Sharing this joint statement I just received via email on the recommendations on breastfeeding, particularly for HIV-infected moms. This was published in the International Journal of Gynecology & Obstetrics.    Relevant portions on HIV provided below. 


IPA/ICM/FIGO joint statement on breast-feeding, including breast-feeding by HIV- infected mothers (June 2011)


Breastfeeding under special conditions such as HIV infection of the mother: 
In light of the changing evidence on transmission risks and recommendations on the use of anti retroviral drugs for treating pregnant women and preventing HIV infection in infants, we welcome the new recommendations on HIV and infant feeding: 

  1. Balancing HIV protection with protection from other causes of child mortality 
  2. Integrating HIV interventions into maternal and child health services. 
  3. Setting national or subnational recommendations, based on evidence, for infant feeding in the context of HIV. 
  4. Informing mothers known to be HIV infected about infant-feeding alternatives 
  5. Supporting mothers known to be HIV infected who wish to breastfeed so that they can do so safely. 
  6. Providing services to specifically support mothers to appropriately feed their infants. 
  7. Avoiding harm to infant-feeding practices in the general population. 
  8. Advising mothers who are HIV uninfected or whose HIV status is unknown. 
  9. Investing in improvements in infant-feeding practices in the context of HIV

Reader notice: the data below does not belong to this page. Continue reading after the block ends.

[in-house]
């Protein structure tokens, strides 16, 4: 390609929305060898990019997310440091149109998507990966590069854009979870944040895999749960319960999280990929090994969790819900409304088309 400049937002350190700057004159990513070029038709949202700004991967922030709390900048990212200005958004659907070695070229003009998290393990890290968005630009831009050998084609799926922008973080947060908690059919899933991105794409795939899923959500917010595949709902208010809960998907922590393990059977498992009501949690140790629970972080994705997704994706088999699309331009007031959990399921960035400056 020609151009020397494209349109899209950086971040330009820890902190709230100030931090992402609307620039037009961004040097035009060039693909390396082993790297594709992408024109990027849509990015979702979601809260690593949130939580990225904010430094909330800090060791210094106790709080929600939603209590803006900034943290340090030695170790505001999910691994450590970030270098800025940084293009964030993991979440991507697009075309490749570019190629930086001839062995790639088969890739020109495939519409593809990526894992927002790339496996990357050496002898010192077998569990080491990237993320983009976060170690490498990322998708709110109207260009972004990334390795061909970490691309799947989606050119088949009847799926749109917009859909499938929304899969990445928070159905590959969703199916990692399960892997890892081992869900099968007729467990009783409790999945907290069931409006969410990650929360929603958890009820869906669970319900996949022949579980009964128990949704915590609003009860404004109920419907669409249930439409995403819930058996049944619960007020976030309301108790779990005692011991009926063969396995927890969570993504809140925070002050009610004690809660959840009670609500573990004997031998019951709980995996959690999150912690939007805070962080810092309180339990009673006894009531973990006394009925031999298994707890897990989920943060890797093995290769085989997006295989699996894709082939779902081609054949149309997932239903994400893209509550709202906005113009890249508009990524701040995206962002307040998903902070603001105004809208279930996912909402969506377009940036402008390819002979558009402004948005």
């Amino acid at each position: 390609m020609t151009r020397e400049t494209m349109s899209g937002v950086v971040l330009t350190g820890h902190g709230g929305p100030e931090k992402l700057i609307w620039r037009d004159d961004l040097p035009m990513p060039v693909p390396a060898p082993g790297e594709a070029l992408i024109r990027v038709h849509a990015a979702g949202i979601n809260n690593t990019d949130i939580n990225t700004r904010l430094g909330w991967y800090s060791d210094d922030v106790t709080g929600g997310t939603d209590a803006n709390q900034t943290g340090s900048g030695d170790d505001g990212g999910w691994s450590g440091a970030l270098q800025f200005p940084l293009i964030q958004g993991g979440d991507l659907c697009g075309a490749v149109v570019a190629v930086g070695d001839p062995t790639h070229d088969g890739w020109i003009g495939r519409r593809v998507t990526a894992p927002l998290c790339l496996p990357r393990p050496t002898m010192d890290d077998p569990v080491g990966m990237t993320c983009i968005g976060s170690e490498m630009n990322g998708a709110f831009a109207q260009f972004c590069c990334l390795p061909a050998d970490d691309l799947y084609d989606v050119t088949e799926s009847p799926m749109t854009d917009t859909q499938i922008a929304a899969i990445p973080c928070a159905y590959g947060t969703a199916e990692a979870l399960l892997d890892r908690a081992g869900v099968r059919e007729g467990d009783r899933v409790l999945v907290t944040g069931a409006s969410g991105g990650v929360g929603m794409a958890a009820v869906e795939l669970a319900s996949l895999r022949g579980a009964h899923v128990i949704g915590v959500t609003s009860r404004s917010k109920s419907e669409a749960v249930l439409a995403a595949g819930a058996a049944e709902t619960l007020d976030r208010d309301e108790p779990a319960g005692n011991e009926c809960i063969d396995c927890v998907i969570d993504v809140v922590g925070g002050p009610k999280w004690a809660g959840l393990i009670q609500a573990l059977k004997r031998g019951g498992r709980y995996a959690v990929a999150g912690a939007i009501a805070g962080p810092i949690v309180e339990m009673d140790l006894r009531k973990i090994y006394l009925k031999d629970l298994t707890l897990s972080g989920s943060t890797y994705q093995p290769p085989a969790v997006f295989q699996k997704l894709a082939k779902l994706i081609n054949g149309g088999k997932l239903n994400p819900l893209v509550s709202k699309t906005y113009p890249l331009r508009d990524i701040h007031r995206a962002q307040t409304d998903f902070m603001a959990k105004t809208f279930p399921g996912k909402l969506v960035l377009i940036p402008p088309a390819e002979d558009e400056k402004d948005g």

IPA/ICM/FIGO welcome the recommendation that mothers known to be HIV infected should exclusively breastfeed their infants for the first 6 months of life, introducing appropriate complementary food thereafter, and continue breastfeeding for the first 12 months of life. Bottle feeding should be considered the best alternative only when specific conditions are met. The conditions under which bottle feeding is preferred are commonly referred to as AFASS—affordable, feasible, acceptable, sustainable, and safe—and are more specifically described in the new WHO recommendations.


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This is an interesting development, considering that current recommendation in the US CDC website is that HIV-infected mothers should not breastfeed!

Screenshot taken on 31 July 2011



Meanwhile, the UNICEF website on HIV and breastfeeding lists down factors that may decrease HIV transmission from moms to babies, including shortened duration of breastfeeding. 

Screenshot taken on 31 July 2011.

There is, however, a caveat in the recommendation:

“Bottle feeding should be considered the best alternative only when specific conditions are met. The conditions under which bottle feeding is preferred are commonly referred to as AFASS—affordable, feasible, acceptable, sustainable, and safe”

And for HIV-infected mothers in developed countries with access to clean water, they may choose to bottlefeed instead of breastfeed. 


But for countries like the Philippines, where AFASS conditions are not generally available, especially in the urban poor and rural areas, this joint statement certainly is a welcome development. 

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